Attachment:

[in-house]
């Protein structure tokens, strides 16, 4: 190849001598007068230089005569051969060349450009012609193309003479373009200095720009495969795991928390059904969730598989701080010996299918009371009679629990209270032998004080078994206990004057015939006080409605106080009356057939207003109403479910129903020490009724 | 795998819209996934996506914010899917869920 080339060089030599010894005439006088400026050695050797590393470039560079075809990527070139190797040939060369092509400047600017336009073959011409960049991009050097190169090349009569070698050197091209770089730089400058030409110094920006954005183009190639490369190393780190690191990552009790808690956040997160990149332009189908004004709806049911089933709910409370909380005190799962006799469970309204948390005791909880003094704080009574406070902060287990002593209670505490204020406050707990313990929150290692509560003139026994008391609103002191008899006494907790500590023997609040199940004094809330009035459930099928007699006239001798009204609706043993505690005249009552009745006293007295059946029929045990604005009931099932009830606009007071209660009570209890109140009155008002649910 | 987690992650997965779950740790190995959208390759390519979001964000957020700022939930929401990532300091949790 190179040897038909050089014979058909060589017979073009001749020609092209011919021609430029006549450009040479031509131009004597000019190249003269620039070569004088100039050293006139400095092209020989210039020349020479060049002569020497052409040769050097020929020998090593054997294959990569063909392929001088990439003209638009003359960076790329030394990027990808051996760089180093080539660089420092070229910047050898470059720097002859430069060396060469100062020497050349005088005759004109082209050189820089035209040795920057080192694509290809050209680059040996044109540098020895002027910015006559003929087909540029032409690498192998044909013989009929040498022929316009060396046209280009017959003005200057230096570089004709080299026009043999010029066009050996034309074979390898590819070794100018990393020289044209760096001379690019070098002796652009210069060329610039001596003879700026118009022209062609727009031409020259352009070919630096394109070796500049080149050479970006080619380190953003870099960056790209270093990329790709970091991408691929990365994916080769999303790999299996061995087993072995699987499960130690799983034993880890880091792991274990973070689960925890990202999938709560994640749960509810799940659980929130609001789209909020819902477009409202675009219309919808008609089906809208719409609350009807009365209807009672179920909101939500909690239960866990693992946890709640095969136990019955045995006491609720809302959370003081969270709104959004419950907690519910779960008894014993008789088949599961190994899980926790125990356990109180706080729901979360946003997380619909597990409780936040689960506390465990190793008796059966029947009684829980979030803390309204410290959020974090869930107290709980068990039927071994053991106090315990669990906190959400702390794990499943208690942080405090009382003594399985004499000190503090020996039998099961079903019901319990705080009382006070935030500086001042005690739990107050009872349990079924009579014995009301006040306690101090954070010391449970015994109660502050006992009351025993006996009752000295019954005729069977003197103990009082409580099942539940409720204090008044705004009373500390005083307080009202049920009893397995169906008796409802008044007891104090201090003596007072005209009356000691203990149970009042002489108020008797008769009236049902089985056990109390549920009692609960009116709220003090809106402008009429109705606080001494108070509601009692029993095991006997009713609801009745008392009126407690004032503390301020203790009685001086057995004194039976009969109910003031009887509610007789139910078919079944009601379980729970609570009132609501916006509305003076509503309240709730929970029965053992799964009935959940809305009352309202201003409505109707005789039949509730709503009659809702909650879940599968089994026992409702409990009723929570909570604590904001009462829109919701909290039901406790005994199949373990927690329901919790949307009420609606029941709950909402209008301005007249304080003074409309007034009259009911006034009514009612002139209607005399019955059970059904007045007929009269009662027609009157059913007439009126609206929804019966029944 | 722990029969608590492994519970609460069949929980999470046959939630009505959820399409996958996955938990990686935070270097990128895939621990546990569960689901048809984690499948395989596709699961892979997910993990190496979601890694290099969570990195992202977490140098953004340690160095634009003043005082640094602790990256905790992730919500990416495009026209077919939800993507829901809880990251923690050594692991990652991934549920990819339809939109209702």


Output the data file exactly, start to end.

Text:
[in-house]
């Protein structure tokens, strides 16, 4: 190849001598007068230089005569051969060349450009012609193309003479373009200095720009495969795991928390059904969730598989701080010996299918009371009679629990209270032998004080078994206990004057015939006080409605106080009356057939207003109403479910129903020490009724 | 795998819209996934996506914010899917869920 080339060089030599010894005439006088400026050695050797590393470039560079075809990527070139190797040939060369092509400047600017336009073959011409960049991009050097190169090349009569070698050197091209770089730089400058030409110094920006954005183009190639490369190393780190690191990552009790808690956040997160990149332009189908004004709806049911089933709910409370909380005190799962006799469970309204948390005791909880003094704080009574406070902060287990002593209670505490204020406050707990313990929150290692509560003139026994008391609103002191008899006494907790500590023997609040199940004094809330009035459930099928007699006239001798009204609706043993505690005249009552009745006293007295059946029929045990604005009931099932009830606009007071209660009570209890109140009155008002649910 | 987690992650997965779950740790190995959208390759390519979001964000957020700022939930929401990532300091949790 190179040897038909050089014979058909060589017979073009001749020609092209011919021609430029006549450009040479031509131009004597000019190249003269620039070569004088100039050293006139400095092209020989210039020349020479060049002569020497052409040769050097020929020998090593054997294959990569063909392929001088990439003209638009003359960076790329030394990027990808051996760089180093080539660089420092070229910047050898470059720097002859430069060396060469100062020497050349005088005759004109082209050189820089035209040795920057080192694509290809050209680059040996044109540098020895002027910015006559003929087909540029032409690498192998044909013989009929040498022929316009060396046209280009017959003005200057230096570089004709080299026009043999010029066009050996034309074979390898590819070794100018990393020289044209760096001379690019070098002796652009210069060329610039001596003879700026118009022209062609727009031409020259352009070919630096394109070796500049080149050479970006080619380190953003870099960056790209270093990329790709970091991408691929990365994916080769999303790999299996061995087993072995699987499960130690799983034993880890880091792991274990973070689960925890990202999938709560994640749960509810799940659980929130609001789209909020819902477009409202675009219309919808008609089906809208719409609350009807009365209807009672179920909101939500909690239960866990693992946890709640095969136990019955045995006491609720809302959370003081969270709104959004419950907690519910779960008894014993008789088949599961190994899980926790125990356990109180706080729901979360946003997380619909597990409780936040689960506390465990190793008796059966029947009684829980979030803390309204410290959020974090869930107290709980068990039927071994053991106090315990669990906190959400702390794990499943208690942080405090009382003594399985004499000190503090020996039998099961079903019901319990705080009382006070935030500086001042005690739990107050009872349990079924009579014995009301006040306690101090954070010391449970015994109660502050006992009351025993006996009752000295019954005729069977003197103990009082409580099942539940409720204090008044705004009373500390005083307080009202049920009893397995169906008796409802008044007891104090201090003596007072005209009356000691203990149970009042002489108020008797008769009236049902089985056990109390549920009692609960009116709220003090809106402008009429109705606080001494108070509601009692029993095991006997009713609801009745008392009126407690004032503390301020203790009685001086057995004194039976009969109910003031009887509610007789139910078919079944009601379980729970609570009132609501916006509305003076509503309240709730929970029965053992799964009935959940809305009352309202201003409505109707005789039949509730709503009659809702909650879940599968089994026992409702409990009723929570909570604590904001009462829109919701909290039901406790005994199949373990927690329901919790949307009420609606029941709950909402209008301005007249304080003074409309007034009259009911006034009514009612002139209607005399019955059970059904007045007929009269009662027609009157059913007439009126609206929804019966029944 | 722990029969608590492994519970609460069949929980999470046959939630009505959820399409996958996955938990990686935070270097990128895939621990546990569960689901048809984690499948395989596709699961892979997910993990190496979601890694290099969570990195992202977490140098953004340690160095634009003043005082640094602790990256905790992730919500990416495009026209077919939800993507829901809880990251923690050594692991990652991934549920990819339809939109209702």